Putting the Social Back in Social Studies

This chapter was a great way to start out the book and let the readers know what they can expect from the author. I liked out Schmidt gave an outline of what each chapter would cover and how teachers can use this book for different purposes.

Right away Schmidt discussed how Social Studies is an overlooked subject. Math and Science are the main emphasis taught in our schools today, and everything revolves around standards. Society has become so digitized that anything that doesn’t have to do with decoding or computerization is seen to be less important. Social Studies is a valuable subject, and can be interesting again if we allow the teachings of it to be.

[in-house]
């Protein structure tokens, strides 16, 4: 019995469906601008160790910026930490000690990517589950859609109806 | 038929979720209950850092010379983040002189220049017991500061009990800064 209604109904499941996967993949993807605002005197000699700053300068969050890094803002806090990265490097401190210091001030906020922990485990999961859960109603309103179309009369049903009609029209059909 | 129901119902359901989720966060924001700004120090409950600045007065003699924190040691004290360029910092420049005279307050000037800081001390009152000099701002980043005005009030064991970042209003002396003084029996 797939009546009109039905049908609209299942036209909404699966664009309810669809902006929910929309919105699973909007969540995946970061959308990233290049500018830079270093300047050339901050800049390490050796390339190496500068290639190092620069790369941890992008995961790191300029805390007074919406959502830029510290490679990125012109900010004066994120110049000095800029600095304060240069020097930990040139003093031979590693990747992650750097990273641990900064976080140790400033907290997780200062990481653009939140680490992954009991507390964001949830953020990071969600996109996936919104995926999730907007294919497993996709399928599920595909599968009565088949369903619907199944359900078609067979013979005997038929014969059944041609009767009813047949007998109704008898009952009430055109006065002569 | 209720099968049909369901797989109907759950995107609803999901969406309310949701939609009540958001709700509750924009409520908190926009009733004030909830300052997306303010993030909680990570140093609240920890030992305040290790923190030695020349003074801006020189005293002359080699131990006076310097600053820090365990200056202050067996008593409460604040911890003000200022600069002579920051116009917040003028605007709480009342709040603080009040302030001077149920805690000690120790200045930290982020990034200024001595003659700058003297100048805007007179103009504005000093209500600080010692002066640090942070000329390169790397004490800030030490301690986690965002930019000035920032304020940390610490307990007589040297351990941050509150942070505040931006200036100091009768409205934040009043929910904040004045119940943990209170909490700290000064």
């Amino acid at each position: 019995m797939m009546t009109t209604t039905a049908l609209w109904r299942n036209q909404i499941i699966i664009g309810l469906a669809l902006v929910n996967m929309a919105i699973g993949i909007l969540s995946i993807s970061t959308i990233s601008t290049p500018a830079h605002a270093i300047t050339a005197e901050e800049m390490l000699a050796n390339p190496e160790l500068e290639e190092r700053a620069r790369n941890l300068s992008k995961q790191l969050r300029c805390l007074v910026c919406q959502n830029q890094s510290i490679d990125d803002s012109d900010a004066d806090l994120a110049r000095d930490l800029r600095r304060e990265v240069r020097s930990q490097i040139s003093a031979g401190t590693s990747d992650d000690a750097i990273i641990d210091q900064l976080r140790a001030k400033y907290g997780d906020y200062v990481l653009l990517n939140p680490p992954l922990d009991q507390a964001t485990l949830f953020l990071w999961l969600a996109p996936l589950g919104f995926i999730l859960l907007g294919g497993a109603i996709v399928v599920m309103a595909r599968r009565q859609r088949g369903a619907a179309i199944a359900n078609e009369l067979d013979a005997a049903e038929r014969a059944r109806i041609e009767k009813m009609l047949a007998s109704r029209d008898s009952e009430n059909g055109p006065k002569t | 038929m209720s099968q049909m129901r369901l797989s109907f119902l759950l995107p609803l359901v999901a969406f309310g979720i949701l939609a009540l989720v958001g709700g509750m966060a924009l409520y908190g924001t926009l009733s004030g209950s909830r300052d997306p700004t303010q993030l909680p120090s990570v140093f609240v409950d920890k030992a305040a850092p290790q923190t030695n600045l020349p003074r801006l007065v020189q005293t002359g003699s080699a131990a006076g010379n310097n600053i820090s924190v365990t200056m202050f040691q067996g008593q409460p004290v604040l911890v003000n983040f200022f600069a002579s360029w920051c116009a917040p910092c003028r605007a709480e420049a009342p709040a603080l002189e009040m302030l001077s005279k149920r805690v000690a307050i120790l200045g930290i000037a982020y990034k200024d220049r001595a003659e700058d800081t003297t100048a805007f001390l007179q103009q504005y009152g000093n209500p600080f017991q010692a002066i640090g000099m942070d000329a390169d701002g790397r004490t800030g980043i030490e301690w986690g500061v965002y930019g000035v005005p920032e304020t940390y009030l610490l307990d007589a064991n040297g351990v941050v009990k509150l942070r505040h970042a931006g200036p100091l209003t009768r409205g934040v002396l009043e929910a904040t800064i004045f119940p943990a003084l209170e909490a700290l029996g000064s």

I want to be a Social Sciences teacher because I find the subject material highly interesting. Learning about our past and making connections to present day events is what makes students attracted in this subject. It isn’t all about numbers or memorization, but about making connections to people and events in each student’s life. Schmidt talks about how standardizing everything made Social Studies uninteresting. Teachers had to “squeeze social studies into the schedule” because there wasn’t a large amount of time devoted to it. Finding the balance of teaching what has to be taught from the standards, and making it interesting for students is challenging, but it is something teachers have to do. There is a quote from chapter one that stuck out to me, “teaching hasn’t happened until kids learn.” As a teacher the most important thing is helping your students. Sticking to the standards can hinder a student’s ability to actually learn the material. However, by putting the social back in Social Studies students will be more inclined to learn the material.

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